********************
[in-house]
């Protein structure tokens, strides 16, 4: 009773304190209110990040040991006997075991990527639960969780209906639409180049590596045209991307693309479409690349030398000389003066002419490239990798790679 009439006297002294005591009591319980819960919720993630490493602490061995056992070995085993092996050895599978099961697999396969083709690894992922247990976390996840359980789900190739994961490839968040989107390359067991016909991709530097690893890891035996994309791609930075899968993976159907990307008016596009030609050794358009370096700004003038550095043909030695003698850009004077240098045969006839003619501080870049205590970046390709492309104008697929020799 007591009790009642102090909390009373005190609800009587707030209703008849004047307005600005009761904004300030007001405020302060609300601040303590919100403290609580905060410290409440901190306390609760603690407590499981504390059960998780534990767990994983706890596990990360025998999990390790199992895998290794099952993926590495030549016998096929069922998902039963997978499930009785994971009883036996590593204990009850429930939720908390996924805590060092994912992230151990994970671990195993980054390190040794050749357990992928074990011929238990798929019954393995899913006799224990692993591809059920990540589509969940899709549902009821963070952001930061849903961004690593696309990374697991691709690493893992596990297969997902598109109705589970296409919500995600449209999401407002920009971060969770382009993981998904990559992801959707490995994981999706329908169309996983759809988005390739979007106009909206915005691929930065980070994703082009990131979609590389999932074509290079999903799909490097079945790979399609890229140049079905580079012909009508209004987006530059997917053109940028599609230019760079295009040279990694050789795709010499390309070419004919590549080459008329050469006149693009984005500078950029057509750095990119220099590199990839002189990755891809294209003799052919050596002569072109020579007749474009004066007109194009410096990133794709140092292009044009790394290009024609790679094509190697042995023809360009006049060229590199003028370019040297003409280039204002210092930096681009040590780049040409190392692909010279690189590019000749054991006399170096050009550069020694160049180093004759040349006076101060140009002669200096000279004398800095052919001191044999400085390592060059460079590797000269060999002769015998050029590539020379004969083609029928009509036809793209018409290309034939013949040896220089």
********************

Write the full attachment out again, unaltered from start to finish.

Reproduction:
[in-house]
């Protein structure tokens, strides 16, 4: 009773304190209110990040040991006997075991990527639960969780209906639409180049590596045209991307693309479409690349030398000389003066002419490239990798790679 009439006297002294005591009591319980819960919720993630490493602490061995056992070995085993092996050895599978099961697999396969083709690894992922247990976390996840359980789900190739994961490839968040989107390359067991016909991709530097690893890891035996994309791609930075899968993976159907990307008016596009030609050794358009370096700004003038550095043909030695003698850009004077240098045969006839003619501080870049205590970046390709492309104008697929020799 007591009790009642102090909390009373005190609800009587707030209703008849004047307005600005009761904004300030007001405020302060609300601040303590919100403290609580905060410290409440901190306390609760603690407590499981504390059960998780534990767990994983706890596990990360025998999990390790199992895998290794099952993926590495030549016998096929069922998902039963997978499930009785994971009883036996590593204990009850429930939720908390996924805590060092994912992230151990994970671990195993980054390190040794050749357990992928074990011929238990798929019954393995899913006799224990692993591809059920990540589509969940899709549902009821963070952001930061849903961004690593696309990374697991691709690493893992596990297969997902598109109705589970296409919500995600449209999401407002920009971060969770382009993981998904990559992801959707490995994981999706329908169309996983759809988005390739979007106009909206915005691929930065980070994703082009990131979609590389999932074509290079999903799909490097079945790979399609890229140049079905580079012909009508209004987006530059997917053109940028599609230019760079295009040279990694050789795709010499390309070419004919590549080459008329050469006149693009984005500078950029057509750095990119220099590199990839002189990755891809294209003799052919050596002569072109020579007749474009004066007109194009410096990133794709140092292009044009790394290009024609790679094509190697042995023809360009006049060229590199003028370019040297003409280039204002210092930096681009040590780049040409190392692909010279690189590019000749054991006399170096050009550069020694160049180093004759040349006076101060140009002669200096000279004398800095052919001191044999400085390592060059460079590797000269060999002769015998050029590539020379004969083609029928009509036809793209018409290309034939013949040896220089």